You start your selection completely to the left of the other file with column A. Make sure that you include at least the one that holds the values you want to see in the file with your Vlookup formula. In our example, I select columns A to C, as the cost price is in column C. If the cost price would have been in column D or BY or column…., you would select the first column until at least column D, BY, or ….
Make the selection by clicking on the column header A, hold your left mouse button clicked, and move to the right until you have selected all necessary columns.
- Col_index_num: click in this field to make sure the next selection ends up indeed in this second line. If you do not do this, the second field Table-Array) will be replaced by what you select here.
In this field, you fill one number: if the desired value (the cost price) is in column B; here you type a 2. If it is in Z; you type a 26, etc, etc. You can imagine that it is already smart to build up your other file in such a way that the wanted value is far to the left. In our example, the costprice is in Column C, so we type a 3.
- Range_lookup: this is the easiest part of the formula, don’t even spend a second thinking about it. Just fill in the number 0.
In our example, the result in the formula builder looks like this:
Then you press enter, or click ‘Done’, and you have the first result!
All you have to do now is copy the formula in C2 and copy to all cells below and you are done! This can be done by copy and paste; or faster by moving your cursor above C2 until you see a plus, then doubleclick, and Excel will copy until the bottom of your table. You see as well how the information in the formula builder is transformed by Excel in the formula (in the blue circle below).
Important piece of advice:
If you are satisfied with the result of your Vlookup, then please don’t forget to remove the formula and replace by the resulting values. You can do this by selecting the column, choose Copy – Paste special (in the same location) – Values. If you do not do this, and you further process one of the two files involved in the formula by deleting, moving or adding columns; the outcome of the Vlookup will change!
Frequent Error Checklist:
Unfortunately it happens quite often, that your efforts do not give the expected results. If this is the case, follow this checklist for common problems and how to solve them:
- Are you 100% sure that the cells involved in the formula all are formatted as numbers?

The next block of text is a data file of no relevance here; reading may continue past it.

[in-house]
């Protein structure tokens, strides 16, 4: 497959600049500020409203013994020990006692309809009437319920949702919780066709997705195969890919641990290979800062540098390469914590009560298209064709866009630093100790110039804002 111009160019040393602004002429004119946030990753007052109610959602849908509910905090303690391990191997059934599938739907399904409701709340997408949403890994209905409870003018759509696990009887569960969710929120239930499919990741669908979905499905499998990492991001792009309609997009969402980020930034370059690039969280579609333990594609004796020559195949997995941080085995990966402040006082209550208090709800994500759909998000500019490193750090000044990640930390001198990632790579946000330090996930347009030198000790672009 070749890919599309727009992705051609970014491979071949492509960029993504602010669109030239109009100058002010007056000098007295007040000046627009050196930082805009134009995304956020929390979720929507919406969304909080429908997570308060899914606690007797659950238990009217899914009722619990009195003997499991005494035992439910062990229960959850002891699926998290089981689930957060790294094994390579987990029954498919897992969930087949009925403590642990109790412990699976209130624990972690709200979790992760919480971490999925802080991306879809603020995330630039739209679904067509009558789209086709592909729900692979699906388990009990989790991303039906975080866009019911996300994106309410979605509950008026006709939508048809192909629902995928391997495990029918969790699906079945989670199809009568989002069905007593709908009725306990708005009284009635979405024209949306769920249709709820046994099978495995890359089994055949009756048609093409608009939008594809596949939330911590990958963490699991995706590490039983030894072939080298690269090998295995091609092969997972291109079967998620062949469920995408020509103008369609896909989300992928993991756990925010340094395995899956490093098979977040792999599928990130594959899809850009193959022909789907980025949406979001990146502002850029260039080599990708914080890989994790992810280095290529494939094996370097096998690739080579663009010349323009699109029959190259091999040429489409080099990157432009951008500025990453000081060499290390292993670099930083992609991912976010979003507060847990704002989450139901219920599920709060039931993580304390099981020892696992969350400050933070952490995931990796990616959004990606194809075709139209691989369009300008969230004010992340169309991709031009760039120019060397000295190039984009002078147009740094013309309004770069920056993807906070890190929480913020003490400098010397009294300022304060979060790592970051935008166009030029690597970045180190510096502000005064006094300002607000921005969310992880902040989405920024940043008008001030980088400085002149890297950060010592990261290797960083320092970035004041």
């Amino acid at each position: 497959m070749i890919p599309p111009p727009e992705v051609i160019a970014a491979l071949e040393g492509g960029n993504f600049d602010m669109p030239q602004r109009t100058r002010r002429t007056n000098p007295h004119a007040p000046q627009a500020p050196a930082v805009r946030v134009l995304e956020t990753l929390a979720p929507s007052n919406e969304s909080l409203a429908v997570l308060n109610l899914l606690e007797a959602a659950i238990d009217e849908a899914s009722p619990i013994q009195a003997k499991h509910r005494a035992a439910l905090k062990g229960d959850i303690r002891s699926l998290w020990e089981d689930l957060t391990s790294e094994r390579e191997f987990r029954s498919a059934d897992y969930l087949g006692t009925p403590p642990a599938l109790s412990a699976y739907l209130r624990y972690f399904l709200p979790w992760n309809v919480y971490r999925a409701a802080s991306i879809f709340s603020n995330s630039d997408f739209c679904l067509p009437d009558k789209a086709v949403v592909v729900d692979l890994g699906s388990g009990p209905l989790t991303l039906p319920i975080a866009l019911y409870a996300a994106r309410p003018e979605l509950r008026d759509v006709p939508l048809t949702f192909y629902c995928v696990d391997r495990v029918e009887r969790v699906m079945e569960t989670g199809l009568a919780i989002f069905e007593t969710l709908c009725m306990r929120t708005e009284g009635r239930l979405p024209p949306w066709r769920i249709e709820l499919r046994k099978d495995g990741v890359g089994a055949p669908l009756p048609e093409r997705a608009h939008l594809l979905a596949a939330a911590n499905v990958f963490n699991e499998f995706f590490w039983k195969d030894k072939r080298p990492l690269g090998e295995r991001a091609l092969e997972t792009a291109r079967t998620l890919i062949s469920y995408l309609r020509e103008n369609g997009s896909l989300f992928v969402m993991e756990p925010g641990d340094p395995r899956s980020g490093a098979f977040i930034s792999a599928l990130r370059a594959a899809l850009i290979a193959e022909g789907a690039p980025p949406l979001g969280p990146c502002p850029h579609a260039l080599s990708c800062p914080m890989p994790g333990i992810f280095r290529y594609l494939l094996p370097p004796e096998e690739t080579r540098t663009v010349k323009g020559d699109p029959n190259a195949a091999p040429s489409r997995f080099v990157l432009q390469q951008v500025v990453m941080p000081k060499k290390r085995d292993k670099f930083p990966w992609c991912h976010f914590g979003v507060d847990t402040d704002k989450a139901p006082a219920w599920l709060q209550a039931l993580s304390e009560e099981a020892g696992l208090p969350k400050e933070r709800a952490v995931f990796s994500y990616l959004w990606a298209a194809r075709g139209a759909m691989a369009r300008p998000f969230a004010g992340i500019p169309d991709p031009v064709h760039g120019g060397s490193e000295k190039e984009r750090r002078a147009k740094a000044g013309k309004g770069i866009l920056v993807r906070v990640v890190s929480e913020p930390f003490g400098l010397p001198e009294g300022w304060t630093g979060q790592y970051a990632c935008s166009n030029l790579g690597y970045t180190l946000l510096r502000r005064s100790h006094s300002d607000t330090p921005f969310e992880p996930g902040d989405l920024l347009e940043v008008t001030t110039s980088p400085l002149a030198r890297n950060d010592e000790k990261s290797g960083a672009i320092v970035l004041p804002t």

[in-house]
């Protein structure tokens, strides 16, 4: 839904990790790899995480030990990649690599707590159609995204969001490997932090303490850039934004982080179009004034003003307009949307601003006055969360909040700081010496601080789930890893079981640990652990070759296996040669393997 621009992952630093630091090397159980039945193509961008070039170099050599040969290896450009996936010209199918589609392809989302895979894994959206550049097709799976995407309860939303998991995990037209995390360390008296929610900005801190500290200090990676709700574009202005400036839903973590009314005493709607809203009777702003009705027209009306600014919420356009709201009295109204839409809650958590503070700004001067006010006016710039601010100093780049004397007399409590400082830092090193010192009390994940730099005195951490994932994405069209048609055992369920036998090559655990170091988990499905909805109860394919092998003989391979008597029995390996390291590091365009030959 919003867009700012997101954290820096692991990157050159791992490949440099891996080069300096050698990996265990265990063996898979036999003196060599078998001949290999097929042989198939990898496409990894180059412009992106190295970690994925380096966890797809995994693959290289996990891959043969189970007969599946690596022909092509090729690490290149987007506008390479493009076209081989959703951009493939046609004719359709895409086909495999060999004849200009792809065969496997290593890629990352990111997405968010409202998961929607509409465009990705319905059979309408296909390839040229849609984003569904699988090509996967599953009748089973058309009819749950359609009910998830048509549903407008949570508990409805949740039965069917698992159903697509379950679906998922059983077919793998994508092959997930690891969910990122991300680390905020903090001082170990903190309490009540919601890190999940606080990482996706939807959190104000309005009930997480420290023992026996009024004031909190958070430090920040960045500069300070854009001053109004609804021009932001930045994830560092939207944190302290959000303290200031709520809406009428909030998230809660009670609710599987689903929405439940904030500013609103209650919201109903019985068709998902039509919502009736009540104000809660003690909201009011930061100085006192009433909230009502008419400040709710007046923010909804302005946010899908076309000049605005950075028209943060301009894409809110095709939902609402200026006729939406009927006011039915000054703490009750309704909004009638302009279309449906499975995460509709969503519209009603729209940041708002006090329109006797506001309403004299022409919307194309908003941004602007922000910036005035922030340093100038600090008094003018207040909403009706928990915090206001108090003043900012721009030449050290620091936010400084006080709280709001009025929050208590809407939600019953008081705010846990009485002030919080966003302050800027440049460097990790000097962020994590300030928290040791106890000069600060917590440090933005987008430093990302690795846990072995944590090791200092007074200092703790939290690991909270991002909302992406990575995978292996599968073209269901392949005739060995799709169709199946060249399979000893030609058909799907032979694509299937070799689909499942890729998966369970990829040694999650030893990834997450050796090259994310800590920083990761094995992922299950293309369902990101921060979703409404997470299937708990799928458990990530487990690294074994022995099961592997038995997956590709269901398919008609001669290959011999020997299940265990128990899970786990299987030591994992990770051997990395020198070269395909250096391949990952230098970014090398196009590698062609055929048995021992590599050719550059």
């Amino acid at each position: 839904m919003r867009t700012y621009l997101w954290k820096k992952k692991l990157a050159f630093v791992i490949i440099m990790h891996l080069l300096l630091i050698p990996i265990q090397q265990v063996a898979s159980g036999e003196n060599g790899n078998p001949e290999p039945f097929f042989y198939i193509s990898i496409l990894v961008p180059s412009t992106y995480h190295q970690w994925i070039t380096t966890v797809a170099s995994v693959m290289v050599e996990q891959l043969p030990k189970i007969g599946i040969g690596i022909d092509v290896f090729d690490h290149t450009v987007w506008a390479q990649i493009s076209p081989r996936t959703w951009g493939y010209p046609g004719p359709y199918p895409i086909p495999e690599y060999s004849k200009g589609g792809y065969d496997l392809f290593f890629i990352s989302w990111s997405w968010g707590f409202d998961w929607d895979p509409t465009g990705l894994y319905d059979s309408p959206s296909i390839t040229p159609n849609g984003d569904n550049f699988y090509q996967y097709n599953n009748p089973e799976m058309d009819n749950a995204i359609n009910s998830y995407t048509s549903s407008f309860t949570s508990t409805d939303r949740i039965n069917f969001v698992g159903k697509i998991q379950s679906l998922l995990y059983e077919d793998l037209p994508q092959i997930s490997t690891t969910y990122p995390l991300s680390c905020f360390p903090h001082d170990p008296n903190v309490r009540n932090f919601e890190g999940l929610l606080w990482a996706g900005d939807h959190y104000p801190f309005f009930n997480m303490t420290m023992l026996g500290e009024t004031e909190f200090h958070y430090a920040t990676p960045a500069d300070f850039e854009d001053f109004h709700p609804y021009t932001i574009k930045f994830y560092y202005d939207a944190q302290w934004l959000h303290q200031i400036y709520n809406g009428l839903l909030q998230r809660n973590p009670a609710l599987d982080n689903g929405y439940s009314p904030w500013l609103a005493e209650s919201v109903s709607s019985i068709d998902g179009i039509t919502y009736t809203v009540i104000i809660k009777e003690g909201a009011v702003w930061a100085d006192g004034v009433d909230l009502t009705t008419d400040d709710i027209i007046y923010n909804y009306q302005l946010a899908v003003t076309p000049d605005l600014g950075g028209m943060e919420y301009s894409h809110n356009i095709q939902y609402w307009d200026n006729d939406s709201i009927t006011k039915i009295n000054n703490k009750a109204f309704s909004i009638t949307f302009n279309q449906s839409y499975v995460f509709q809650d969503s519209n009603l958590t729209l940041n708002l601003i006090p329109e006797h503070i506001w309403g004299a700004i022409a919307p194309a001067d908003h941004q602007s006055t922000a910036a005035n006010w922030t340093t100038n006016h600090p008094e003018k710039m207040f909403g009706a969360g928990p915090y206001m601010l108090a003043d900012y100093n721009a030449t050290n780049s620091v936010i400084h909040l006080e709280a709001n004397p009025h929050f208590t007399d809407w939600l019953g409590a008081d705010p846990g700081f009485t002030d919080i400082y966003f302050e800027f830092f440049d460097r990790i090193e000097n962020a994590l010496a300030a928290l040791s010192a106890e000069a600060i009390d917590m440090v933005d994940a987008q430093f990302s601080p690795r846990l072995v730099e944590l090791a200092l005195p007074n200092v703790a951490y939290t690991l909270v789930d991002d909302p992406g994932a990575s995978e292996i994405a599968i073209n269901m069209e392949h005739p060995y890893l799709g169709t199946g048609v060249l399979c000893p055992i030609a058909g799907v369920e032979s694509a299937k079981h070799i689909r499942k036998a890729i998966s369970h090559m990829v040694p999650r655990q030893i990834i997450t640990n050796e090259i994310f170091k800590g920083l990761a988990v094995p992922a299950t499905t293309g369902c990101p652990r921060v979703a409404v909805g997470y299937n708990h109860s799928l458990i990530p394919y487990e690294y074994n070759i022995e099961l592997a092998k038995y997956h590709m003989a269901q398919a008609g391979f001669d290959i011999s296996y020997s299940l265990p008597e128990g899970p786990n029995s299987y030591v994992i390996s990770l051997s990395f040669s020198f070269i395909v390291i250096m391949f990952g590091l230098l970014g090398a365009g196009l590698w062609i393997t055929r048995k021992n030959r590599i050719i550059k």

- Are you 100% sure that the results you expected are really in ‘the other file’? Check this by copying one or a few of the cells in your one file, and see if you can locate them in the other file. If you don’t find them, they are simply not there for Excel to find. If you do find them, continuing searching for other problems.
- Problem: In the four fields that you have to fill in, you mix up where you need to fill in only a cell and where complete columns. Don’t forget: the first field is one cell and the second field is a selection of complete columns starting with column A
- Problem: In the four fields that you have to fill in, you mix up where you need to fill in data from the same file, and where you need to fill in data from the other cell. Keep in mind: the first field is from the same file as is the formula and the second field needs to be filled with data from the other file.
- Is the lookup_value (first field out of four in the formula builder) really in the first column of the other file? Not in column B when column A is hidden, or in a completely different column? If it is not in column A, move it so it becomes column A in the other file and start building your formula anew.
- Occasionally, I get stuck in the second field of the formula builder when I work with two different files and there is just too many columns or too many rows in the other file, Excel just refuses to go on. Just abort, first copy only the data you need to a different worksheet of the file in which you are inserting your Vlookup, and start again. Don’t forget to check if after finishing and replacing the formula by hard numbers, if you maybe want to remove that particular worksheet again.
If all this fails, then I am at the moment also not sure what you have been messing around… In that case: give me a call, send me the file, and I will help you with the problems that Excel VLookup is causing you.
Or of course you can hire me to build your Excel reporting for you, as this is what I am good at and what I do (among others) for a living. Then you can be assured it gets done properly and you can get back to your own non-frustrating tasks!!
Do you have any other Excel issues that you could use a hand with? Please don’t hesitate to let me know, it would make me very happy to help you!